Despite their many follies, the Boston Red Sox sit 6.5 games outside first place coming out of the All-Star Break – incidentally, two weeks to the day before the July 31 non-waiver trade deadline. So should they buy? Sell? Stand pat?
Before looking at the options, let's make a few things clear: First of all, jumping half a dozen games over the aging Yankees in the win column in the second half of the season is certainly a possibility. Secondly, though, all four other teams in the division sit ahead of the Sox – meaning each team has a realistic chance of winning the division, with Boston's odds being the worst. Finally, and perhaps most importantly, the AL East is … terrible. Just awful. Being in striking distance in a division this bad is not a valid reason for shipping top prospects out of town. Boston is still five games under .500, so realistically, any team they would face in a potential postseason series would be a very tough battle.
That's not to say it's impossible. The 2006 St. Louis Cardinals went 83–78 before going on to win the World Series in five games. But that's no reason for a last-place team to put all its stock in the present. Boston has one of the top farm systems in baseball and it would be a shame to let it go to waste.
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According to Jon Morosi of FOX Sports, the Cincinnati Reds have made ace Johnny Cueto available. While Cueto has managed an astounding 2.52 ERA since the start of 2011, he's also an impending free agent (his 3.33 FIP also points to some negative regression, but the free agent thing is a bigger deal here). However tempting it might be, no matter how great a rental player might be, the 2015 Red Sox should not, under any circumstances, give up future assets for one.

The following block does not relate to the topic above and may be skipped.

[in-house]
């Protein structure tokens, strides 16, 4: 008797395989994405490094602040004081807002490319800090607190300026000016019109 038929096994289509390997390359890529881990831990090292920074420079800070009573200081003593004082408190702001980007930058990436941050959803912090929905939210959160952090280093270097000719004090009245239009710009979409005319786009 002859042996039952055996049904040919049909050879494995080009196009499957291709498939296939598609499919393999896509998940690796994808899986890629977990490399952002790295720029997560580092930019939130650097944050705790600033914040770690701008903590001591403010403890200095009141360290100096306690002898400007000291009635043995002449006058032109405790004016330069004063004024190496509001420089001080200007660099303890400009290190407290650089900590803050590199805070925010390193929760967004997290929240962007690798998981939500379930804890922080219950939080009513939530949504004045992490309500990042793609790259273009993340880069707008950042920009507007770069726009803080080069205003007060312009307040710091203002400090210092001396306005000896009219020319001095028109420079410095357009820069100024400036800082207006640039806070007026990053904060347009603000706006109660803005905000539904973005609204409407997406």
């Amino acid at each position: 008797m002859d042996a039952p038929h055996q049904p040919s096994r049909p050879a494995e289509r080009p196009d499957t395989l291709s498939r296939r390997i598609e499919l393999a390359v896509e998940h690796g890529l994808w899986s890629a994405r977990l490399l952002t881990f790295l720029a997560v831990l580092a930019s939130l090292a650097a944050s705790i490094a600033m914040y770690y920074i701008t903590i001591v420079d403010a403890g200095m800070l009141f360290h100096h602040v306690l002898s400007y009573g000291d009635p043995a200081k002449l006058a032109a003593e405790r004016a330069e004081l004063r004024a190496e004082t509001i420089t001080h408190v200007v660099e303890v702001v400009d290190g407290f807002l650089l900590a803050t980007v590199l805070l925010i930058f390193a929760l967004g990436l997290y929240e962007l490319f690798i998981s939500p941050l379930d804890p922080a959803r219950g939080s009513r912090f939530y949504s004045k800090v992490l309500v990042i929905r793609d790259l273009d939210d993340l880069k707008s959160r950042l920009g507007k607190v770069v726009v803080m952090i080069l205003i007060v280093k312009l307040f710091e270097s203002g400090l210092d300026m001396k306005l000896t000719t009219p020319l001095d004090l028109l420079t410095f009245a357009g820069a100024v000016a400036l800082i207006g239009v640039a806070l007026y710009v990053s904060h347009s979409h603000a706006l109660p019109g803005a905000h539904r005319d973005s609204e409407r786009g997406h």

The exception, of course, would be if the team is confident that a player like Cueto or David Price would agree to a long-term contract extension upon being traded. But with the big money being thrown at free agents, it's unlikely such a player would agree to terms, and it would be extremely costly if they would.
That brings us to the other kind of buy – the kind with long-term value. Phillies ace Cole Hamels has been tied to the Red Sox in trade rumors for what seems like his whole career. He would be owed the remainder of his $23.5 million salary for this season and $70.5 million over the next three years. Hamels also has a no-trade clause with Boston and would likely demand that the team pick up his $20 million option for 2019. Despite being 31, Hamels is an elite pitcher, who should stay elite for some time, whose price tag is lower than what any free agent on a similar level will cost.